It was 48 hours of intense, exhausting effort, and I think we built something that we can be proud of. It feels like we were one of the teams that got the most done, and I believe it's impressive that we got so much done considering our team size and experience. I don't know if I'll do another game jam any time soon, or at least until I forget how exhausting it was. Not to say it wasn't fun, but it didn't exactly achieve the goal of showing other people what I could do on a team, or networking very well (because I already knew one of the team members, and the other quit half way through and tried as hard as possible to remain completely anonymous, including making up new emails for the event and then deleting the accounts after it was over).

The boston scene

The boston scene is a lot stronger than I expected. There's a ton of people and they're all really cool. It's really fun to meet other game developers; my current social circles do not contain very many creative types, and game devs are the same intersection of technical/creative that I pathologically exhibit. I've met a ton of audio guys, some artists, some modelers and a bunch of engine guys. I'm not usually super extroverted, but I can power up my social abilities when faced with the consequences of network or die. I've spent the last 4 days traveling back and forth to boston every day, so it will certainly be more convenient when I move there.

Normal development of Bad Things should resume this week. Here's some level editor progress to smooth things over.


Sunday, July 7, 2013

Surprise level editor!

Yes, the next thing I am going to be working on is the level editor. I didn't actually plan to do this for quite a while because it seems like a nice but not essential feature to have. For reasons I will make clear shortly, I need to build the level editor before I can continue.

What is this garbage?
Menus are the best showcase of my work.

Wrenching animations

I'm so sorry for the pun. What I really wanted to work on after the procedural fracturing was repairing of the fracture sites. Hit the debris with a wrench until it's close to its non-fractured position, and then weld it into place. Here's a spiffy gif of the wrench animation:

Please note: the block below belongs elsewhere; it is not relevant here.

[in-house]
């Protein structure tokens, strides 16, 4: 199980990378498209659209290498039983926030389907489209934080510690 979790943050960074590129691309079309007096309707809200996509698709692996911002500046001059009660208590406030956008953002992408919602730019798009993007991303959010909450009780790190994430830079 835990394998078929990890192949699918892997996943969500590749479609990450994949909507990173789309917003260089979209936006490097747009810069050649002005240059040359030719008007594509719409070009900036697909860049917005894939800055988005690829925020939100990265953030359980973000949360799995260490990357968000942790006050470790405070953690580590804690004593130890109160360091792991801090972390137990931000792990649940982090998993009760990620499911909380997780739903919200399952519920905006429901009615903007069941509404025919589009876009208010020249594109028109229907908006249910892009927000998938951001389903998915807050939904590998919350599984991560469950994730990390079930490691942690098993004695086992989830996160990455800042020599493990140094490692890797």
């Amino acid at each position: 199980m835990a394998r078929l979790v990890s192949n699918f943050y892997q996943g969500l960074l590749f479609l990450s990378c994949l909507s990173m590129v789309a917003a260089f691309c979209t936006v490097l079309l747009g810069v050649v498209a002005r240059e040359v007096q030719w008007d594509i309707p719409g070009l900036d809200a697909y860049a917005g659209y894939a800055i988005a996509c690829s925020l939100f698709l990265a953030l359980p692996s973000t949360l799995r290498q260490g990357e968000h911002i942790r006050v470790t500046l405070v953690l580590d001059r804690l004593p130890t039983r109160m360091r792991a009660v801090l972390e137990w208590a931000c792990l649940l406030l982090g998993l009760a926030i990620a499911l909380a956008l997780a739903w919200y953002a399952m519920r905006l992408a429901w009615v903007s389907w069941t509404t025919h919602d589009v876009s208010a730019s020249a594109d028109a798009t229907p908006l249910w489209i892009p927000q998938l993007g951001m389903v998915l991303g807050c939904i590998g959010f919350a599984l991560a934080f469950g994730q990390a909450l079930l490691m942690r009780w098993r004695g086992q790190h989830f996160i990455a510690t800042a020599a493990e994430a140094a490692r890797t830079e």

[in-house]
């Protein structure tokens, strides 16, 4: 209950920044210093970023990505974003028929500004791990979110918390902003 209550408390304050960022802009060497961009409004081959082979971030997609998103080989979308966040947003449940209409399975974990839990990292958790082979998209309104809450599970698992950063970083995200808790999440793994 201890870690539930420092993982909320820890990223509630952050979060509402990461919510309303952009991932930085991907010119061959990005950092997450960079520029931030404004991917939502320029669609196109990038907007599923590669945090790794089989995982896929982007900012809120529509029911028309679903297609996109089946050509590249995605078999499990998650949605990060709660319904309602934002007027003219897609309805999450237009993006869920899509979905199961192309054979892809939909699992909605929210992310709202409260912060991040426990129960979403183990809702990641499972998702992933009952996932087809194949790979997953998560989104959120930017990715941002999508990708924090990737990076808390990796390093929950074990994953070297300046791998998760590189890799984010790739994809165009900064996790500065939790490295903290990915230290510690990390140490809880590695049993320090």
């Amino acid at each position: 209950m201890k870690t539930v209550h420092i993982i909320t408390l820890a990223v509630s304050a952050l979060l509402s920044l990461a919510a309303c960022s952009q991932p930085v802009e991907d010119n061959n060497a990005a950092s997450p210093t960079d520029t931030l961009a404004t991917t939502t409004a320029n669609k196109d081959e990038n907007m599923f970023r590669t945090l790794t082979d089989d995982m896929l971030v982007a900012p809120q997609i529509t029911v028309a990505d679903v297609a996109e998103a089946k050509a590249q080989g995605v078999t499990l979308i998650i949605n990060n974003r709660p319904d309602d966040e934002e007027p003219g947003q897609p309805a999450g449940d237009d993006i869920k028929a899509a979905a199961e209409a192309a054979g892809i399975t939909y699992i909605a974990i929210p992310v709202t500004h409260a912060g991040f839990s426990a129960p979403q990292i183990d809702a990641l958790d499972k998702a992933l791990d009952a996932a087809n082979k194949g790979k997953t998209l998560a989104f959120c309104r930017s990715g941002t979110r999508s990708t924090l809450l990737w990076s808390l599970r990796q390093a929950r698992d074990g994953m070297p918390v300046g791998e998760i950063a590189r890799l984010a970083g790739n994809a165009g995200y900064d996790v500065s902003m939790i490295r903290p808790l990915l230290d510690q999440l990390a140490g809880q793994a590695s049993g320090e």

+1 for perfectly looping wrench
Here is a video, but it's not the greatest. Everything is 100% broken at the moment; I guess that's what I get for building my game with the Unity betas.


The video shows off some cool stuff, even if it looks horrible. There's the inverse kinematics on the hand placement. Inverse kinematics is a way of calculating the shoulder, arm and elbow position required to place a hand at a certain position. There's also the physics on the debris and well, you can see the lighting is broken (Unity's fault) and the scale is all weird (my fault).

Everyone is three feet tall

That's right. The reference I was using for the scale and level layout pretty much has everyone being three feet tall. After making the wrench animation, I naturally tried to apply it to a character and animate it. The problem here is that a standard character model is 1.8 meters tall, or almost twice the height of the ship. Changing the scale of the ship to be twice as tall reveals just how incredibly cramped the place is.

It's interesting how making the place bigger actually makes it look smaller.

Scaling the character models is a no-go because you'll have to scale down all the animations too and reimporting stuff is a nightmare in general. The ultimate conclusion is that I'm going to have to build the level editor a lot sooner than I expected. I need to test out different scales and room sizes, and I can't do that easily with my current set up. As for the level editor itself, Unity editor scripting is in some respects quite easy, but implementing a custom tool for laying out floor pieces and walls is difficult. There is some artificial difficulty here because most of the problems are caused by the complete lack of documentation. My techniques thus far have relied on snippets from the forums and wishes. Example: Editor.OnSceneGUI()'s documentation consists of:
function OnSceneGUI () : void 
Description 
Lets the Editor handle an event in the scene view.
In the OnSceneGUI you can do eg. mesh editing, terrain painting or advanced gizmos If call Event.current.Use(), the event will be "eaten" by the editor and not be used by the scene view itself.
That's all you get. Now go implement a level editor!
...It's coming along, but there are bugs and I don't really know what I'm doing. Expect to hear more about the level editor next time. Also, it's my last week at Intel(!!!). Let's all celebrate this new era of starvation and potential homelessness!